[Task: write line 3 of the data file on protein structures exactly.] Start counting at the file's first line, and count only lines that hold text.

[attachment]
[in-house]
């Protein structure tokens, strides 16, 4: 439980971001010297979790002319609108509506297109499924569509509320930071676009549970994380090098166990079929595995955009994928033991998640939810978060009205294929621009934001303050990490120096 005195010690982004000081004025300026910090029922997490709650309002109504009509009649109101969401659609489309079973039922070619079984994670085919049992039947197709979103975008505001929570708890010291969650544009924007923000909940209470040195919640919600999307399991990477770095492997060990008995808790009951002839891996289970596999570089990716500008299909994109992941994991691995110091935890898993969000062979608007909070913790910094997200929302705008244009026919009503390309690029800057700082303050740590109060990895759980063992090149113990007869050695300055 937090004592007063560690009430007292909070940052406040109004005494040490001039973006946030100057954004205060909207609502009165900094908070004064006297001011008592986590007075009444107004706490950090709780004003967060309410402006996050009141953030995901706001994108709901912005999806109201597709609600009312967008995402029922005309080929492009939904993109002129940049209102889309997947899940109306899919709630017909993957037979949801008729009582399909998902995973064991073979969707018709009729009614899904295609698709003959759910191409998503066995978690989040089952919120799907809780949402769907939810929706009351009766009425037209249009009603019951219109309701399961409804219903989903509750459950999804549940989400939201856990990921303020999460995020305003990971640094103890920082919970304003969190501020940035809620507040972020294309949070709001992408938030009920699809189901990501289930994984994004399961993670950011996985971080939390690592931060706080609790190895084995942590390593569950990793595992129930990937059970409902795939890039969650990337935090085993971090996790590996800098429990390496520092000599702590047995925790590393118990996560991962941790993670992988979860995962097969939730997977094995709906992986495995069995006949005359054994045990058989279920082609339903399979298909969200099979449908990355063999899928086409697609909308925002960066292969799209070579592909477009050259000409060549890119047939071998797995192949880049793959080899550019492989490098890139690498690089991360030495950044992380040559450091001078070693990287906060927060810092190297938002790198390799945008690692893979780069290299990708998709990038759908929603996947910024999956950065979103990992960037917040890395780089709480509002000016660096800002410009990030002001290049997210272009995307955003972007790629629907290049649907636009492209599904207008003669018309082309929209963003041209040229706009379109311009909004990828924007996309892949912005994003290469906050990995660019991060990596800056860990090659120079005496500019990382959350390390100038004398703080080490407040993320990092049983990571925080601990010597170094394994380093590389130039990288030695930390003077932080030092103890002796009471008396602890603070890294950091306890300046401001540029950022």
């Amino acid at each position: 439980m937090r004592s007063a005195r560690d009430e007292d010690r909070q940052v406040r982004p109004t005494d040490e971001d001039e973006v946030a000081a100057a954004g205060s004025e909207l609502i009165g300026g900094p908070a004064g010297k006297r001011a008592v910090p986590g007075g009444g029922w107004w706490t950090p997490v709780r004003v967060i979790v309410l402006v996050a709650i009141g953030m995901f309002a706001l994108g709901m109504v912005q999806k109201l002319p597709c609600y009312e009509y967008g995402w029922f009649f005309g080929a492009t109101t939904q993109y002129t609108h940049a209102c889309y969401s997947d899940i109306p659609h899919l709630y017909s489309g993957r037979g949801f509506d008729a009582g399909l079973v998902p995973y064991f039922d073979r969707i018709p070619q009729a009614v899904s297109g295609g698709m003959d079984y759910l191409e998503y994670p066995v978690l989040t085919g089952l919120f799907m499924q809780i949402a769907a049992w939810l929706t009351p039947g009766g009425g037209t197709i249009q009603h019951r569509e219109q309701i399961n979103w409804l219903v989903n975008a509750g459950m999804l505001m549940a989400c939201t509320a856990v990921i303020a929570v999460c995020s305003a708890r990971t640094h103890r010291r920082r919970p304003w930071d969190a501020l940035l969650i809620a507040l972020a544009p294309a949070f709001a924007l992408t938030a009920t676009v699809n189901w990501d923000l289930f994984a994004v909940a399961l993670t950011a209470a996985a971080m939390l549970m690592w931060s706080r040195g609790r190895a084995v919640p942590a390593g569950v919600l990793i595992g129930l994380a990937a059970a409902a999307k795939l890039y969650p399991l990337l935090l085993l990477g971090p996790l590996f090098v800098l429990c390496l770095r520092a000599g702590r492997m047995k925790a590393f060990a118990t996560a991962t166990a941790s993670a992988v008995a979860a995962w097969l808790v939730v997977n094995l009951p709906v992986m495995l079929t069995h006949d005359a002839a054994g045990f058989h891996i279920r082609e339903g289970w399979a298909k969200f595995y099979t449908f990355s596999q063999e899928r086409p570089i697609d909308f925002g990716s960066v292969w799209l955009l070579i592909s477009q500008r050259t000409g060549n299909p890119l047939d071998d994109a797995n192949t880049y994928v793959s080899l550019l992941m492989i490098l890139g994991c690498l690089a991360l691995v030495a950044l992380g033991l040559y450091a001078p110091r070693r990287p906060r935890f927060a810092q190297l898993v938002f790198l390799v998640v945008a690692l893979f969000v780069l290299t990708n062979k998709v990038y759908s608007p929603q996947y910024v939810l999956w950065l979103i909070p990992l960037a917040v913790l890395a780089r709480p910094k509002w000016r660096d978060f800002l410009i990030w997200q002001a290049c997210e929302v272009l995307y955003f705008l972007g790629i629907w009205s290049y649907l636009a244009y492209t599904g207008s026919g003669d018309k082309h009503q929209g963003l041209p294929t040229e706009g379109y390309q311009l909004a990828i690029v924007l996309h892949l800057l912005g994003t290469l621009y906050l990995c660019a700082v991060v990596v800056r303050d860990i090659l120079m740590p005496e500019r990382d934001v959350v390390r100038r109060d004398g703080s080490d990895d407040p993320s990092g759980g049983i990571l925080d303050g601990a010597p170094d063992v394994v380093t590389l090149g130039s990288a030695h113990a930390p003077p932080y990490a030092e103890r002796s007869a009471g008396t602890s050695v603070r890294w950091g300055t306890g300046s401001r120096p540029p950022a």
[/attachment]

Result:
């Amino acid at each position: 439980m937090r004592s007063a005195r560690d009430e007292d010690r909070q940052v406040r982004p109004t005494d040490e971001d001039e973006v946030a000081a100057a954004g205060s004025e909207l609502i009165g300026g900094p908070a004064g010297k006297r001011a008592v910090p986590g007075g009444g029922w107004w706490t950090p997490v709780r004003v967060i979790v309410l402006v996050a709650i009141g953030m995901f309002a706001l994108g709901m109504v912005q999806k109201l002319p597709c609600y009312e009509y967008g995402w029922f009649f005309g080929a492009t109101t939904q993109y002129t609108h940049a209102c889309y969401s997947d899940i109306p659609h899919l709630y017909s489309g993957r037979g949801f509506d008729a009582g399909l079973v998902p995973y064991f039922d073979r969707i018709p070619q009729a009614v899904s297109g295609g698709m003959d079984y759910l191409e998503y994670p066995v978690l989040t085919g089952l919120f799907m499924q809780i949402a769907a049992w939810l929706t009351p039947g009766g009425g037209t197709i249009q009603h019951r569509e219109q309701i399961n979103w409804l219903v989903n975008a509750g459950m999804l505001m549940a989400c939201t509320a856990v990921i303020a929570v999460c995020s305003a708890r990971t640094h103890r010291r920082r919970p304003w930071d969190a501020l940035l969650i809620a507040l972020a544009p294309a949070f709001a924007l992408t938030a009920t676009v699809n189901w990501d923000l289930f994984a994004v909940a399961l993670t950011a209470a996985a971080m939390l549970m690592w931060s706080r040195g609790r190895a084995v919640p942590a390593g569950v919600l990793i595992g129930l994380a990937a059970a409902a999307k795939l890039y969650p399991l990337l935090l085993l990477g971090p996790l590996f090098v800098l429990c390496l770095r520092a000599g702590r492997m047995k925790a590393f060990a118990t996560a991962t166990a941790s993670a992988v008995a979860a995962w097969l808790v939730v997977n094995l009951p709906v992986m495995l079929t069995h006949d005359a002839a054994g045990f058989h891996i279920r082609e339903g289970w399979a298909k969200f595995y099979t449908f990355s596999q063999e899928r086409p570089i697609d909308f925002g990716s960066v292969w799209l955009l070579i592909s477009q500008r050259t000409g060549n299909p890119l047939d071998d994109a797995n192949t880049y994928v793959s080899l550019l992941m492989i490098l890139g994991c690498l690089a991360l691995v030495a950044l992380g033991l040559y450091a001078p110091r070693r990287p906060r935890f927060a810092q190297l898993v938002f790198l390799v998640v945008a690692l893979f969000v780069l290299t990708n062979k998709v990038y759908s608007p929603q996947y910024v939810l999956w950065l979103i909070p990992l960037a917040v913790l890395a780089r709480p910094k509002w000016r660096d978060f800002l410009i990030w997200q002001a290049c997210e929302v272009l995307y955003f705008l972007g790629i629907w009205s290049y649907l636009a244009y492209t599904g207008s026919g003669d018309k082309h009503q929209g963003l041209p294929t040229e706009g379109y390309q311009l909004a990828i690029v924007l996309h892949l800057l912005g994003t290469l621009y906050l990995c660019a700082v991060v990596v800056r303050d860990i090659l120079m740590p005496e500019r990382d934001v959350v390390r100038r109060d004398g703080s080490d990895d407040p993320s990092g759980g049983i990571l925080d303050g601990a010597p170094d063992v394994v380093t590389l090149g130039s990288a030695h113990a930390p003077p932080y990490a030092e103890r002796s007869a009471g008396t602890s050695v603070r890294w950091g300055t306890g300046s401001r120096p540029p950022a």